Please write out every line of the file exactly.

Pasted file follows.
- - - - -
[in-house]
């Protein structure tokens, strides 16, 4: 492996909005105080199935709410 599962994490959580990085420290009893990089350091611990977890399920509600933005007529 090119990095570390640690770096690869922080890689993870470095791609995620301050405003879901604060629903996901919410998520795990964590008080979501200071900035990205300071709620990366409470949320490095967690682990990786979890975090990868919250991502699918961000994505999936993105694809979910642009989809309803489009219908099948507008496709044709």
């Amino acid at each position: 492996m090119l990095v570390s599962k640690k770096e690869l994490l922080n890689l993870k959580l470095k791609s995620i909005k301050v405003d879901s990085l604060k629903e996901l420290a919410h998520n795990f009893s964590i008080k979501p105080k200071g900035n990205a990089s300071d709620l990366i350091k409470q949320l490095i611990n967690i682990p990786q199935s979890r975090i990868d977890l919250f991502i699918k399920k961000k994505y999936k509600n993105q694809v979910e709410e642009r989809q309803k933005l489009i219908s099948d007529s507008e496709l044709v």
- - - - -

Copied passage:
[in-house]
């Protein structure tokens, strides 16, 4: 492996909005105080199935709410 599962994490959580990085420290009893990089350091611990977890399920509600933005007529 090119990095570390640690770096690869922080890689993870470095791609995620301050405003879901604060629903996901919410998520795990964590008080979501200071900035990205300071709620990366409470949320490095967690682990990786979890975090990868919250991502699918961000994505999936993105694809979910642009989809309803489009219908099948507008496709044709």
């Amino acid at each position: 492996m090119l990095v570390s599962k640690k770096e690869l994490l922080n890689l993870k959580l470095k791609s995620i909005k301050v405003d879901s990085l604060k629903e996901l420290a919410h998520n795990f009893s964590i008080k979501p105080k200071g900035n990205a990089s300071d709620l990366i350091k409470q949320l490095i611990n967690i682990p990786q199935s979890r975090i990868d977890l919250f991502i699918k399920k961000k994505y999936k509600n993105q694809v979910e709410e642009r989809q309803k933005l489009i219908s099948d007529s507008e496709l044709v």